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How  to Keep Your Manufacturing Employees Virus-Free at Work

How to Keep Your Manufacturing Employees Virus-Free at Work

March 26, 2020
Best practices on keeping workers healthy at manufacturing plants still in production.

For manufacturers that are considered essential and are remaining open, MAGNET: The Manufacturing Advocacy and Growth Network, Northeast Ohio's Manufacturing Extension Partnership (Ohio MEP) partner, has some suggestions on how to keep employees virus-free while working.

In addition to government guidelines which include,

 Interim Guidance for Businesses and Employers to Plan and Respond to Coronavirus Disease 2019 (COVID-19)

Guidance on Preparing Workplaces for COVID-19

the group has sources these suggestions based on what companies both locally and globally are doing.

The guidance is as follows:

•All office teams work remotely (sales team, marketing teams and finance teams as well as back-office). When this isn’t possible, spread out remaining staff as far as possible and hold not in-person meetings – use remote tools even room-to-room.

•  People should keep 6 feet distance when they talk and even some things are being rearranged in the plant to accommodate others working 6 feet from one another if possible.  As this may become the new normal, any steps you take now to spread areas out will likely be good for the future too.

•Temperature checks before entering the factory gate (use IR scanning thermometer that does not require touching skin or ear temperature with an alcohol swab in between). Note: there are legal implications for this (see here). A person who shows temperature above 99.5 degrees is not allowed to enter.

•  Wearing masks or other PPE while in the factory (there is a shortage now, so this is not likely useful).

•  All doors are left open or even removed when appropriate to eliminate surfaces.

•  Increase ventilation rates and increase the percentage of outdoor air that circulates into the system

•  Buy all no-touch disposal receptacles or remove lids that require contact to open.

• Disinfect all touched surfaces between each shift.

•  Eliminate all routine shift hand-off meetings or limit them to just particular people or do them virtually.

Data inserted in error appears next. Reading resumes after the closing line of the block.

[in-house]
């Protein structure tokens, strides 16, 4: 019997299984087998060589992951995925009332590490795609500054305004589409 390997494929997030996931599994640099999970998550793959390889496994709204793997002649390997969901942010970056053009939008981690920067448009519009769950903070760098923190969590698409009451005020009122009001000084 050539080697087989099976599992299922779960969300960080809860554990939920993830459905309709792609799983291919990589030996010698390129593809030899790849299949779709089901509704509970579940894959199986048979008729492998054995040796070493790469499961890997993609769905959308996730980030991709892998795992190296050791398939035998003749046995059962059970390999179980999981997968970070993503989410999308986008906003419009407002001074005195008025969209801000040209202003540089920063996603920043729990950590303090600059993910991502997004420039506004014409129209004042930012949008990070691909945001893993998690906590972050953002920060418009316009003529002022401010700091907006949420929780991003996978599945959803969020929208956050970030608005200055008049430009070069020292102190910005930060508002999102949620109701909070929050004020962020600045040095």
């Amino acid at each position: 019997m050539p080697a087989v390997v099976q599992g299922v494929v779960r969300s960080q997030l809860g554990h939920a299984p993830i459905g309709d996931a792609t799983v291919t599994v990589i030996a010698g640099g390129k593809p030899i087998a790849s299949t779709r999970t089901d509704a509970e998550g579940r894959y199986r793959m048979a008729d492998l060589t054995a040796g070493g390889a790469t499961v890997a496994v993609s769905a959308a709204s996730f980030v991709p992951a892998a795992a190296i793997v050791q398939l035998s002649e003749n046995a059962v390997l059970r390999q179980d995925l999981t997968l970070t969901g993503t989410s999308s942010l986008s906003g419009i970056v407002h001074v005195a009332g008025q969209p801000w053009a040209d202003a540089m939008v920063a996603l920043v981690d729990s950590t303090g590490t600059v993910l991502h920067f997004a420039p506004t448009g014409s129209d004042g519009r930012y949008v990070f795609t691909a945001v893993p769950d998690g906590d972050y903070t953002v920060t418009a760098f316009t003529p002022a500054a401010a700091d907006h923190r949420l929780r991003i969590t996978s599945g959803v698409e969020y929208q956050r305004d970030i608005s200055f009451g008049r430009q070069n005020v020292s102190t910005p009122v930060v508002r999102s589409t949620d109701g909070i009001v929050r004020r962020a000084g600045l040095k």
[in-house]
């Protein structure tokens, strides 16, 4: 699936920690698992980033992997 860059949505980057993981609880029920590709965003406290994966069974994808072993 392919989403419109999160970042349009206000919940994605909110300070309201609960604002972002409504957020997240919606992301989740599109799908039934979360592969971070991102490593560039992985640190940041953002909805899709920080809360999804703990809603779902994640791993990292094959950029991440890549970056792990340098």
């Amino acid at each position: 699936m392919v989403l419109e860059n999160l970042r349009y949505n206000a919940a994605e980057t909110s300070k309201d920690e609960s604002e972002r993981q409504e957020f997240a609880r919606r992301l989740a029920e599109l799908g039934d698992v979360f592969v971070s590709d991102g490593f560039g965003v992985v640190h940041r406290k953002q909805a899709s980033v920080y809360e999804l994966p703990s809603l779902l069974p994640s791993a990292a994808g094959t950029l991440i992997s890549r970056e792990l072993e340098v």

•  If you can move from 1 or 2 shifts to 3 shifts and keep each shift with the same people each day, then if one shift is sick the others are protected. This arrangement can also work by having one crew for part of the week and one crew for the other part of the week.  This may also accommodate shifting child care schedules.

•  Stagger shift start/stop times, break times, and lunchtimes to minimize congregations at the time clocks or break areas.

•  Zone the factory and prohibit employees from wandering into zones where they do not need to be to perform their jobs.

•  Isolate key personnel without whom the factory cannot operate (e.g., boiler operators, wastewater treatment engineers, lead electricians, maintenance, etc.) to prevent them from getting ill.

•  Shutdown the plant when production is not needed (even if you ramp on and off on a daily basis). Every bit of time not spent around other people may eliminate the spread of the virus.

While these are specific guidelines from Ohio's Executive Order, they can apply to all states. They also include:

•  Allow as many employees as possible to work from home by implementing policies in areas such as teleworking and video conferencing

•  Actively encourage sick employees to stay home until they are free of fever

•  Separate employees who appear to have acute respiratory illness symptoms from other employees and send them home immediately. Restrict their access to the business until they have recovered.

•  Reinforce key messages – stay home when sick, use cough and sneeze etiquette and practice hand hygiene – to all employees, and place posters in areas where they are most likely to be seen. Provide protection supplies such as soap and water, hand sanitizer, tissues and no-touch disposal receptacles for use by employees.

•  Frequently perform enhanced environmental cleaning of commonly touched surfaces, such as workstations, countertops, railings, door handles and doorknobs. Use the cleaning agents that are usually used in these areas and follow the directions on the label. Provide disposable wipes so that commonly used surfaces can be wiped down by employees before each use.

About the Author

Adrienne Selko | Senior Editor

Email [email protected]

LinkedIn

Adrienne Selko is also the senior editor at Material Handling and Logistics and is a former editor of IndustryWeek. 

 

 

 

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